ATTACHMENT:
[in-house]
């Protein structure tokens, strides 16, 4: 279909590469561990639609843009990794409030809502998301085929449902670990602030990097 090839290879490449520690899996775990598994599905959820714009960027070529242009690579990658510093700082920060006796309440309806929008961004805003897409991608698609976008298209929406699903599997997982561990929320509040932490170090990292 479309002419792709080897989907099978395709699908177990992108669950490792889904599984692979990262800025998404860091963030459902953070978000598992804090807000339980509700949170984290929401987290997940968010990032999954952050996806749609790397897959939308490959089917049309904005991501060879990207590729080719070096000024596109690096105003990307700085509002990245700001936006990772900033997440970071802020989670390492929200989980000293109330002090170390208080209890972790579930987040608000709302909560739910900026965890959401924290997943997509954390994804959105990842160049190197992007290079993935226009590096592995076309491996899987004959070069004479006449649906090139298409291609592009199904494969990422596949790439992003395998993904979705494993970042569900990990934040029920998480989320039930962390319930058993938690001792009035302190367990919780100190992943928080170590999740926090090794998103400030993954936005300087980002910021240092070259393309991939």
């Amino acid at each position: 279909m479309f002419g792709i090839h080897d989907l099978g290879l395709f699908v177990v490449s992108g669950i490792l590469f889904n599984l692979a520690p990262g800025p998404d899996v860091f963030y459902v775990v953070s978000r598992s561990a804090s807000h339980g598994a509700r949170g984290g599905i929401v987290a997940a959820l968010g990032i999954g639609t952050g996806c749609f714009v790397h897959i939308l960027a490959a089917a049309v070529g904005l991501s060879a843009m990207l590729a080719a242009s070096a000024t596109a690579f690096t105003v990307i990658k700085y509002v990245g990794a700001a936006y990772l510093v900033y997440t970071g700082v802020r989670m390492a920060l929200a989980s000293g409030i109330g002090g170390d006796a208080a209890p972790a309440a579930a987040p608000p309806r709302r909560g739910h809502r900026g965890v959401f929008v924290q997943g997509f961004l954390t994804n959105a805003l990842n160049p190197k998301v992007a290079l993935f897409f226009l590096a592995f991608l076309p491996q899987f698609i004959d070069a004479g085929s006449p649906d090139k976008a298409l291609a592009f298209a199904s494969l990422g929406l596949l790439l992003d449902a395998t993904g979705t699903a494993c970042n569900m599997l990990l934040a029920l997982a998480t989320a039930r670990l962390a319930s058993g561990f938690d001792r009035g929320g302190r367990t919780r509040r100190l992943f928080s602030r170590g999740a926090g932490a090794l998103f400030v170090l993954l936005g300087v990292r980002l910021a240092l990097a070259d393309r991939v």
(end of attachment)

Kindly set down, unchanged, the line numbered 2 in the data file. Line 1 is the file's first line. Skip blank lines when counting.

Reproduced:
């Protein structure tokens, strides 16, 4: 279909590469561990639609843009990794409030809502998301085929449902670990602030990097 090839290879490449520690899996775990598994599905959820714009960027070529242009690579990658510093700082920060006796309440309806929008961004805003897409991608698609976008298209929406699903599997997982561990929320509040932490170090990292 479309002419792709080897989907099978395709699908177990992108669950490792889904599984692979990262800025998404860091963030459902953070978000598992804090807000339980509700949170984290929401987290997940968010990032999954952050996806749609790397897959939308490959089917049309904005991501060879990207590729080719070096000024596109690096105003990307700085509002990245700001936006990772900033997440970071802020989670390492929200989980000293109330002090170390208080209890972790579930987040608000709302909560739910900026965890959401924290997943997509954390994804959105990842160049190197992007290079993935226009590096592995076309491996899987004959070069004479006449649906090139298409291609592009199904494969990422596949790439992003395998993904979705494993970042569900990990934040029920998480989320039930962390319930058993938690001792009035302190367990919780100190992943928080170590999740926090090794998103400030993954936005300087980002910021240092070259393309991939």